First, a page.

Proceedings magazine is a communication tool for the Coast Guard's Marine Safety & Security Council. Each quarterly magazine focuses on a specific theme of interest to the marine industry.
Issue link: http://uscgproceedings.epubxp.com/i/617100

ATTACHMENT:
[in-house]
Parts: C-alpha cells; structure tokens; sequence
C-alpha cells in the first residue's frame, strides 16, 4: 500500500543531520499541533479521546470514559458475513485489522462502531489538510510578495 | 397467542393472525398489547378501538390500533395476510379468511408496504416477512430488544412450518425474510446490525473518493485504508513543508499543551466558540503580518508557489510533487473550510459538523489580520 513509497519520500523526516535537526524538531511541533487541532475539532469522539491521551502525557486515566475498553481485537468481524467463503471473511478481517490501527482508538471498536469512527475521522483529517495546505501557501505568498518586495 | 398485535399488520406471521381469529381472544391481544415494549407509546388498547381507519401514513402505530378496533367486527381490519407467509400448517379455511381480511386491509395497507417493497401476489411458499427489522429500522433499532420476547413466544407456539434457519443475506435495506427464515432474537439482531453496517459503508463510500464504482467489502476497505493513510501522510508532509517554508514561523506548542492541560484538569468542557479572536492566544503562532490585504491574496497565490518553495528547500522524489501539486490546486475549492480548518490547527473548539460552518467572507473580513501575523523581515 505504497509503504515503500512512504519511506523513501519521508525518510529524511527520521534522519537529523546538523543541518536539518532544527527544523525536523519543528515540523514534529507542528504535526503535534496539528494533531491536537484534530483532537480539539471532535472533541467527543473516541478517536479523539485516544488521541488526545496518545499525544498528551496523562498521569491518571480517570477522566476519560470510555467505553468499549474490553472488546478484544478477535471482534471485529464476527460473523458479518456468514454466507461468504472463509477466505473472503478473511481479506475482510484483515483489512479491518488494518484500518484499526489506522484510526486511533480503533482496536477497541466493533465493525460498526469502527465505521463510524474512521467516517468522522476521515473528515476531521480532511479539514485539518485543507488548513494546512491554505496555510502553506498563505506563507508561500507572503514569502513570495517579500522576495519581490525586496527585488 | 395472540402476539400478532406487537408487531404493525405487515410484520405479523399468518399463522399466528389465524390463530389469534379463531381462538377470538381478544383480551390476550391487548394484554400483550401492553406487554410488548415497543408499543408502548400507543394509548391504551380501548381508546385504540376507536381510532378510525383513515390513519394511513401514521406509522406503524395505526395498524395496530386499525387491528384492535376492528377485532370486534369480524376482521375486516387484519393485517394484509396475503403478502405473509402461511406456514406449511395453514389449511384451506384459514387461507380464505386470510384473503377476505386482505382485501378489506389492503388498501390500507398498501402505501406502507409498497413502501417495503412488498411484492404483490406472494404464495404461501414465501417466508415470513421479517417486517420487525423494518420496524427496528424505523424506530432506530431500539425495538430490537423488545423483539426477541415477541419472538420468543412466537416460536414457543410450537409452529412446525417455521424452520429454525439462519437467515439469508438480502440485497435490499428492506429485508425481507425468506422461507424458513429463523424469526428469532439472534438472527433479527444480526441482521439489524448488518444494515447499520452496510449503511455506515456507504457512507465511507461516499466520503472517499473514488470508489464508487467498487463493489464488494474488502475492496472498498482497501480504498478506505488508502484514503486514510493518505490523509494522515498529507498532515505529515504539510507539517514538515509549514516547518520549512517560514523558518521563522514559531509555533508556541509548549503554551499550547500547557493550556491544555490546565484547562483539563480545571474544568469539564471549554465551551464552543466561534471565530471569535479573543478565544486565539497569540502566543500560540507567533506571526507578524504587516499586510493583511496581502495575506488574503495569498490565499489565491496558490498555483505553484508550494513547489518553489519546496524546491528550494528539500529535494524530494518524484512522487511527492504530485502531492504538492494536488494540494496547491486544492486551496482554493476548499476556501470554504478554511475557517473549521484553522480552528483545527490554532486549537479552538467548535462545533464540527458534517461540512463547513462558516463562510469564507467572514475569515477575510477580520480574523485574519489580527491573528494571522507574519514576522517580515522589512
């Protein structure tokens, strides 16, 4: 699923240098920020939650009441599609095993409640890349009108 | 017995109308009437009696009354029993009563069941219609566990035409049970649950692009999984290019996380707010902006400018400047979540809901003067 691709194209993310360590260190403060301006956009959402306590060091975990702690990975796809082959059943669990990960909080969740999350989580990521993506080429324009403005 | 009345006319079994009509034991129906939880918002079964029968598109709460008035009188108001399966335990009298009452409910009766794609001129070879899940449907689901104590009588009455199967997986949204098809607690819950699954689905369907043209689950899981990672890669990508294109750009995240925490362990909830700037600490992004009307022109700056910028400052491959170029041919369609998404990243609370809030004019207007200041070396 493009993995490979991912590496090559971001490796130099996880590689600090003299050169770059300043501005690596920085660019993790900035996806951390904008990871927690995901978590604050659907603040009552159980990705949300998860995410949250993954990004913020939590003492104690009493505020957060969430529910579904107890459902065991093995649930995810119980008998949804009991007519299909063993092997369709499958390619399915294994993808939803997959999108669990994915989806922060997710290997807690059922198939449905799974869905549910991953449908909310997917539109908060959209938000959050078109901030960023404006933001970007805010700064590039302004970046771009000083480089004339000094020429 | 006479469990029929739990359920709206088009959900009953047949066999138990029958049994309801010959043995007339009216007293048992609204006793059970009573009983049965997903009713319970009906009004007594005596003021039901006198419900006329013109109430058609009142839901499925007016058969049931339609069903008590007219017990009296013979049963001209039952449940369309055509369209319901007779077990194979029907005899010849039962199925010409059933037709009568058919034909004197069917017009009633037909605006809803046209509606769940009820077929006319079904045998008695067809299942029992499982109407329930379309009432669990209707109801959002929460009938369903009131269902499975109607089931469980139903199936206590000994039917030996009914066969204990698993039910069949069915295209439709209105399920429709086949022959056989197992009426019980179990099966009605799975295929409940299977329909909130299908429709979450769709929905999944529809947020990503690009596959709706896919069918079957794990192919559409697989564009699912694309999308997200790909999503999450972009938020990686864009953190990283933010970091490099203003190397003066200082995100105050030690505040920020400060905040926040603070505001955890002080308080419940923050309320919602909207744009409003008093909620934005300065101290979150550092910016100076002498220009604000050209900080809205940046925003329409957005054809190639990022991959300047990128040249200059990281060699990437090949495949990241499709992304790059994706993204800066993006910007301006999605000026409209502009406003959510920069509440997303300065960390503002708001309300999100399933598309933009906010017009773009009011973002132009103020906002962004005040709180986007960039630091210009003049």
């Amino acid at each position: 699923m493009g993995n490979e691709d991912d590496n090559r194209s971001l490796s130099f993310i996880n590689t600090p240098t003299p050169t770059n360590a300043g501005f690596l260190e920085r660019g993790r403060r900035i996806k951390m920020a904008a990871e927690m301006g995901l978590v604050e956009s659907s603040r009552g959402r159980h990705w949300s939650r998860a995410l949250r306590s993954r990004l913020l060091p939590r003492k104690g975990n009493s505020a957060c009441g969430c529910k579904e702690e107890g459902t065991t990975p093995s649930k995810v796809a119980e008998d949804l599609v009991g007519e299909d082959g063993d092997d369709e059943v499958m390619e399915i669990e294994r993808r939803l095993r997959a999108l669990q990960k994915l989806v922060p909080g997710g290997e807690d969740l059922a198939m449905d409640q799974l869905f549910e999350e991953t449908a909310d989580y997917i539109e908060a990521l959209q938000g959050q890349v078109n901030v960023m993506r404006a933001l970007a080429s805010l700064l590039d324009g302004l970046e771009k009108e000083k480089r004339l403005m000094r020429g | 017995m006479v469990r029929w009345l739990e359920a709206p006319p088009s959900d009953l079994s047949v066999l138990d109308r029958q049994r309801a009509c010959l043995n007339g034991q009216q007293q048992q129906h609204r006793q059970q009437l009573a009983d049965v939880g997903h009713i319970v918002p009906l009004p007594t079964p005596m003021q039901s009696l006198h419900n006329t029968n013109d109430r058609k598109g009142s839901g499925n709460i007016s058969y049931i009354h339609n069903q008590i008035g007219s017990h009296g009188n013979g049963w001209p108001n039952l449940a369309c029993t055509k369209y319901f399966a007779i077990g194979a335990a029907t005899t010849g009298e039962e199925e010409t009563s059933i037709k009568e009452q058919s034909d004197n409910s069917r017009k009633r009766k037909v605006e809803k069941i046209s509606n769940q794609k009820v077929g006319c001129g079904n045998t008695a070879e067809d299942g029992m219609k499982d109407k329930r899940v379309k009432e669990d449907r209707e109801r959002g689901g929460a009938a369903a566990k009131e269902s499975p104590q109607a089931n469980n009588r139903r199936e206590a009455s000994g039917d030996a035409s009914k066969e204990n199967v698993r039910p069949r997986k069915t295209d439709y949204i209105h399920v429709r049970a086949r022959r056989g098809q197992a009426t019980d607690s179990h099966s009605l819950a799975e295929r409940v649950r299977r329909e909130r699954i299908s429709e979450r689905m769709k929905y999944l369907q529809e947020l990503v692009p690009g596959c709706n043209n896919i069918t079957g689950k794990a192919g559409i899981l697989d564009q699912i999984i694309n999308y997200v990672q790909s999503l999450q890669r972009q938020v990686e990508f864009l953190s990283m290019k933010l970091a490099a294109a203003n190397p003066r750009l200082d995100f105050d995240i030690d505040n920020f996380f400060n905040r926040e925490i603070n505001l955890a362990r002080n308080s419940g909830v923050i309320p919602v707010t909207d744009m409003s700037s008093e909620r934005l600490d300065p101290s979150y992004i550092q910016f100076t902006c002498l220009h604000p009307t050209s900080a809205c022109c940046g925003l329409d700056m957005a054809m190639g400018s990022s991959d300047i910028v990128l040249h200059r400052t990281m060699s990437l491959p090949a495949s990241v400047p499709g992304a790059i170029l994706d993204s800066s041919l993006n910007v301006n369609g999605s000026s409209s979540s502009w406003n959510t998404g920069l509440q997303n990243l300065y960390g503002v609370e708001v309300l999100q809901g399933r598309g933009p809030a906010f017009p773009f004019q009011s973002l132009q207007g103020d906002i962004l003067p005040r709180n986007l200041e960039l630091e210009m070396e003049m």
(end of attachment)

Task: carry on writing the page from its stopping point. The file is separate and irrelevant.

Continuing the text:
12 Proceedings Winter 2015–2016 www.uscg.mil/proceedings her answer on the same day her question was asked, her question impacted Coast Guard policy years later. Like a Good Neighbor We also wanted to make sure we could be an asset to local units, so we reached out to the Eighth District commander and prevention staff to remind them we were just down the street if they needed the INV-NCOE. It was just a few weeks later that they called for assistance with the second-largest oil spill in the state of Texas. It hap- pened in Marine Safety Unit Port Arthur's area of responsi- bility, and the INV-NCOE supervisor at the time was tasked as the lead investigating offcer for the casualty that caused the spill. The casualty involved a tanker, a tug pushing two oil cargo barges, and a moored break-bulk freight ship. This case would prove to be a precursor of things to come, inaugurating INV-NCOE's long working relationship with NTSB personnel on major marine casualties. It also showcased just how invaluable vessel bridge digital video recorder data could be for identifying causal factors in a marine casualty investigation. Deepwater Horizon At about 4:00 a.m. on April 21, 2010, my wife woke me up to tell me there was an oil rig on fre in the Gulf of Mexico. Still under a sleepy fog, I glanced at the TV and told her it was in Morgan City's zone, so it wasn't my investigation. An hour and a half later, my phone rings — it's the chief of staff for the Eighth Coast Guard District. I'd been tapped as a member of the investigation team for the now-infamous Deepwater Horizon oil spill — a lot of pressure to take in before my frst cup of coffee. I immediately put together a "go" bag, and one hour later, I found myself at the BP facility in Houma, Louisiana. I managed media interest, researched Coast Guard jurisdic- tion regarding the investigation, and used the International Maritime Organization Casualty Code for my first time ever. I enjoyed the work and the challenge it presented me, but was only on the case for three days before the Comman- dant took over the investigation and appointed handpicked personnel to take over the case. Because my supervisor was transferring, I was removed from consideration, but two members of the INV-NCOE staff worked on the case for the next year. The next two new INV-NCOE civilian investigating offcer hires worked in tandem at the Deepwater Horizon evidence yard for six months with the FBI as well as the Chemical Safety and Hazard Investigation Board, an experience that helped shape process guides developed for the feld today. investigator who was also a Coast Guard-licensed master. We were able to track down the circular from Det Norske Veritas that clearly articulated the issue with that particular rudder/propeller combination, learning that at dead slow speed, the vessel loses steerage. With that full understand- ing of the casualty, we were able to reach out to the local unit and expedite the fnal report. Same-Day Service, Long-Term Impact Soon after that, many more calls started coming in, and our standard was to provide same-day service, meaning that if you called the INV-NCOE, you would either get an answer to your question or a follow-up call that day with an esti- mate of when you could expect an answer. For example, we once received a call from a feld investigator who was trying to fgure out if she needed to cite a vessel for sailing foreign waters without international documenta- tion, as the vessel had left the continental U.S. on a voyage to Guantanamo Bay, Cuba. Considering the vessel's des- tination was U.S. Naval Base Guantanamo Bay, it was our understanding that a U.S. naval base should be considered U.S. soil. We reached out to Coast Guard headquarters, and by that afternoon, we had a determination that agreed with our assumption that any voyage from a U.S. port to U.S. Naval Base Guantanamo Bay would not be considered an international voyage. That determination was pivotal, because once the U.S. gave up control of the Panama Canal, any voyage through it became an international voyage, which meant that the maritime industry had to be compliant with all applicable international laws, rules, and treaties. Prior to the handover, the exact same trip had not been considered an international voyage. So although the feld investigating offcer received The M/ V Patrice McAllister after a fatal fre in which the chief engineer was killed and fve others were severely injured. Photo by U.S. Coast Guard investigator, Marine Safety Detachment Massena, New York.